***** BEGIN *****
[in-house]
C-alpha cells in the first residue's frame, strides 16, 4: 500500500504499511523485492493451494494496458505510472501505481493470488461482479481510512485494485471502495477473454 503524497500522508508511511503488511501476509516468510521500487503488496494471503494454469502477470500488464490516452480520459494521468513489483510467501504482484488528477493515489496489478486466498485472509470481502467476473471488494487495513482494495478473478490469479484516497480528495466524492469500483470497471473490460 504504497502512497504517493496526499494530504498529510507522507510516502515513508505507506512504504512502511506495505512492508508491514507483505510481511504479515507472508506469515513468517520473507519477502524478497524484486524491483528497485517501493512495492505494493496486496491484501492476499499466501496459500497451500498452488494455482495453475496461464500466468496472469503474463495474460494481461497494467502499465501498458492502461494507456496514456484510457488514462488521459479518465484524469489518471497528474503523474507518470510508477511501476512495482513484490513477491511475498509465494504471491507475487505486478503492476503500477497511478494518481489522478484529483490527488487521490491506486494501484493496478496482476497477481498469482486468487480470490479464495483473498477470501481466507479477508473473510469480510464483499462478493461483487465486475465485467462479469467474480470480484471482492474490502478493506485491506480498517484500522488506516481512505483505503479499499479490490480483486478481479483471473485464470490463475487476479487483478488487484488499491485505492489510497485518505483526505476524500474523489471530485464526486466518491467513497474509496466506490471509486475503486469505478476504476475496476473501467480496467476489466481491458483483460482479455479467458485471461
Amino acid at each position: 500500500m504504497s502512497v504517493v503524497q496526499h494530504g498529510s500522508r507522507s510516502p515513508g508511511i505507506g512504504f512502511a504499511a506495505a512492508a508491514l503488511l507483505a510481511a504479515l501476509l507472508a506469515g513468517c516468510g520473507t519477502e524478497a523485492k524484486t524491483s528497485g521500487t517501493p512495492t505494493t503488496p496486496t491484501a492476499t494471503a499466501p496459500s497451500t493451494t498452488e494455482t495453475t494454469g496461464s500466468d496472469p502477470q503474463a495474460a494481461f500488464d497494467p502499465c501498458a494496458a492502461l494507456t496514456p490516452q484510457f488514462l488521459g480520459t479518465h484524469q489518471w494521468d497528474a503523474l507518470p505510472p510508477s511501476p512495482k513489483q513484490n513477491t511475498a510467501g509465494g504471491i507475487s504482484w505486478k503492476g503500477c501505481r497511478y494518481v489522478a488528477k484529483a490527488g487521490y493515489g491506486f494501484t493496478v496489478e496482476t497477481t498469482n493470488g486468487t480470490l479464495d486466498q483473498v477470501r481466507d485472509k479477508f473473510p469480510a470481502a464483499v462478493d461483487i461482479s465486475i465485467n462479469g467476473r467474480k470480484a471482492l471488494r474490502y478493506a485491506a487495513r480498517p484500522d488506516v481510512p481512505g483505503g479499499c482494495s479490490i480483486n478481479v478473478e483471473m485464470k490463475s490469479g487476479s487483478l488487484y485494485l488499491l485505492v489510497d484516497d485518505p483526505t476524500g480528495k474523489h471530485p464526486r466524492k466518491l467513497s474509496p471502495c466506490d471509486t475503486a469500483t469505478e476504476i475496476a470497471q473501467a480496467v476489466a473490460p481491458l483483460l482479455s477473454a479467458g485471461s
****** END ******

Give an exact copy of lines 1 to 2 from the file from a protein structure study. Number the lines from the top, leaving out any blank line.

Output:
[in-house]
C-alpha cells in the first residue's frame, strides 16, 4: 500500500504499511523485492493451494494496458505510472501505481493470488461482479481510512485494485471502495477473454 503524497500522508508511511503488511501476509516468510521500487503488496494471503494454469502477470500488464490516452480520459494521468513489483510467501504482484488528477493515489496489478486466498485472509470481502467476473471488494487495513482494495478473478490469479484516497480528495466524492469500483470497471473490460 504504497502512497504517493496526499494530504498529510507522507510516502515513508505507506512504504512502511506495505512492508508491514507483505510481511504479515507472508506469515513468517520473507519477502524478497524484486524491483528497485517501493512495492505494493496486496491484501492476499499466501496459500497451500498452488494455482495453475496461464500466468496472469503474463495474460494481461497494467502499465501498458492502461494507456496514456484510457488514462488521459479518465484524469489518471497528474503523474507518470510508477511501476512495482513484490513477491511475498509465494504471491507475487505486478503492476503500477497511478494518481489522478484529483490527488487521490491506486494501484493496478496482476497477481498469482486468487480470490479464495483473498477470501481466507479477508473473510469480510464483499462478493461483487465486475465485467462479469467474480470480484471482492474490502478493506485491506480498517484500522488506516481512505483505503479499499479490490480483486478481479483471473485464470490463475487476479487483478488487484488499491485505492489510497485518505483526505476524500474523489471530485464526486466518491467513497474509496466506490471509486475503486469505478476504476475496476473501467480496467476489466481491458483483460482479455479467458485471461